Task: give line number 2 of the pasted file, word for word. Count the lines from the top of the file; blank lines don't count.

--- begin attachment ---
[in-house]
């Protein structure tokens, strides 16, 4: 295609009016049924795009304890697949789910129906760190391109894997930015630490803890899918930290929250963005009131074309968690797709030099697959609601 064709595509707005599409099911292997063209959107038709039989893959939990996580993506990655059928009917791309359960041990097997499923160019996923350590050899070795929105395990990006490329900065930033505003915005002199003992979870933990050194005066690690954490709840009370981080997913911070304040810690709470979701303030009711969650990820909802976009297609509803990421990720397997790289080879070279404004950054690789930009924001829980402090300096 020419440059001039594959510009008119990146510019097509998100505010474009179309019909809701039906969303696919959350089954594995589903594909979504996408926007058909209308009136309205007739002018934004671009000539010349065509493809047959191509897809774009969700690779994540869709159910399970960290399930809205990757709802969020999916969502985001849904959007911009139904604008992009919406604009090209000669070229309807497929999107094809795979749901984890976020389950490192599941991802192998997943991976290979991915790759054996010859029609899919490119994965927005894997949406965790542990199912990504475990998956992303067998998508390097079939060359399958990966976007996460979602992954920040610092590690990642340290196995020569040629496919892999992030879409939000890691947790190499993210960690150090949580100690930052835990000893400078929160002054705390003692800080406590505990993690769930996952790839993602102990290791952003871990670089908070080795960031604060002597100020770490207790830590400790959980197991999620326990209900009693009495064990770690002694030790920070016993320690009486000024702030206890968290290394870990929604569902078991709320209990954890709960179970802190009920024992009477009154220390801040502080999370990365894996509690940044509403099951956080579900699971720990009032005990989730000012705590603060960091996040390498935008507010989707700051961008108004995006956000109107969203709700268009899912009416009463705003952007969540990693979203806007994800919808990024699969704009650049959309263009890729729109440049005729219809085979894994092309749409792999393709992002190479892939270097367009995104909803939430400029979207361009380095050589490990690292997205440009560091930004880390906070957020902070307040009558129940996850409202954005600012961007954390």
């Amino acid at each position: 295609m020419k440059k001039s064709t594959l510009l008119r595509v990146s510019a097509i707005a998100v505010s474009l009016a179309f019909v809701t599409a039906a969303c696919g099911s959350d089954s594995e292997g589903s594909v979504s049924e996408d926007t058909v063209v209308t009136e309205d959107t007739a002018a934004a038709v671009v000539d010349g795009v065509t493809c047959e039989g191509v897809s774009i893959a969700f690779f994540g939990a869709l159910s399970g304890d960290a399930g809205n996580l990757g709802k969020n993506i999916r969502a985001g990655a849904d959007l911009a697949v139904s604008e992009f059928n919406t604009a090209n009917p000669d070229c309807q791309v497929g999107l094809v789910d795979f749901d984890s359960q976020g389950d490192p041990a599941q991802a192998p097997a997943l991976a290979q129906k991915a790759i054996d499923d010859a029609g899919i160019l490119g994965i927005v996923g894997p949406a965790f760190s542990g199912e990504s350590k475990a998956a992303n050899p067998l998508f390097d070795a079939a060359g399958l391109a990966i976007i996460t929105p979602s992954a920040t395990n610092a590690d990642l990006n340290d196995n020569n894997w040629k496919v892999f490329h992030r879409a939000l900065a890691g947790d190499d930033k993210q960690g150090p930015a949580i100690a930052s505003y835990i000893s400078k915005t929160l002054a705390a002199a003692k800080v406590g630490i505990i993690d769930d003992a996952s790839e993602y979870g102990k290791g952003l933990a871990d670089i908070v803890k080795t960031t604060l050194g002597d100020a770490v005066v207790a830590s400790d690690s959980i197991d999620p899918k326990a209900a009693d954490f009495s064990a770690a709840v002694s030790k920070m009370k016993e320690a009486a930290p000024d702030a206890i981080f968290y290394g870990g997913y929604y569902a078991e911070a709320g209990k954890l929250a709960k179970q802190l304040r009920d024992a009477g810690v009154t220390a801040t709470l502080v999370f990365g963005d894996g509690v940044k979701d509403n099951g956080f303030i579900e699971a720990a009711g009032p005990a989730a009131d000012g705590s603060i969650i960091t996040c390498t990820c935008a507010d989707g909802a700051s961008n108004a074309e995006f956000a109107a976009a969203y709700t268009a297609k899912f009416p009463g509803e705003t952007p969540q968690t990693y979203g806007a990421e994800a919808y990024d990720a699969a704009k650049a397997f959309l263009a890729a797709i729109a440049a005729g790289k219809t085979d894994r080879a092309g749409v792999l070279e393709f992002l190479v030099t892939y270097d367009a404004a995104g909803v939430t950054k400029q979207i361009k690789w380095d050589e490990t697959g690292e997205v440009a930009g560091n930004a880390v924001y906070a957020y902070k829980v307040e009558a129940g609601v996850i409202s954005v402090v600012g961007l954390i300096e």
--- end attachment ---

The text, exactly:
């Protein structure tokens, strides 16, 4: 295609009016049924795009304890697949789910129906760190391109894997930015630490803890899918930290929250963005009131074309968690797709030099697959609601 064709595509707005599409099911292997063209959107038709039989893959939990996580993506990655059928009917791309359960041990097997499923160019996923350590050899070795929105395990990006490329900065930033505003915005002199003992979870933990050194005066690690954490709840009370981080997913911070304040810690709470979701303030009711969650990820909802976009297609509803990421990720397997790289080879070279404004950054690789930009924001829980402090300096 020419440059001039594959510009008119990146510019097509998100505010474009179309019909809701039906969303696919959350089954594995589903594909979504996408926007058909209308009136309205007739002018934004671009000539010349065509493809047959191509897809774009969700690779994540869709159910399970960290399930809205990757709802969020999916969502985001849904959007911009139904604008992009919406604009090209000669070229309807497929999107094809795979749901984890976020389950490192599941991802192998997943991976290979991915790759054996010859029609899919490119994965927005894997949406965790542990199912990504475990998956992303067998998508390097079939060359399958990966976007996460979602992954920040610092590690990642340290196995020569040629496919892999992030879409939000890691947790190499993210960690150090949580100690930052835990000893400078929160002054705390003692800080406590505990993690769930996952790839993602102990290791952003871990670089908070080795960031604060002597100020770490207790830590400790959980197991999620326990209900009693009495064990770690002694030790920070016993320690009486000024702030206890968290290394870990929604569902078991709320209990954890709960179970802190009920024992009477009154220390801040502080999370990365894996509690940044509403099951956080579900699971720990009032005990989730000012705590603060960091996040390498935008507010989707700051961008108004995006956000109107969203709700268009899912009416009463705003952007969540990693979203806007994800919808990024699969704009650049959309263009890729729109440049005729219809085979894994092309749409792999393709992002190479892939270097367009995104909803939430400029979207361009380095050589490990690292997205440009560091930004880390906070957020902070307040009558129940996850409202954005600012961007954390």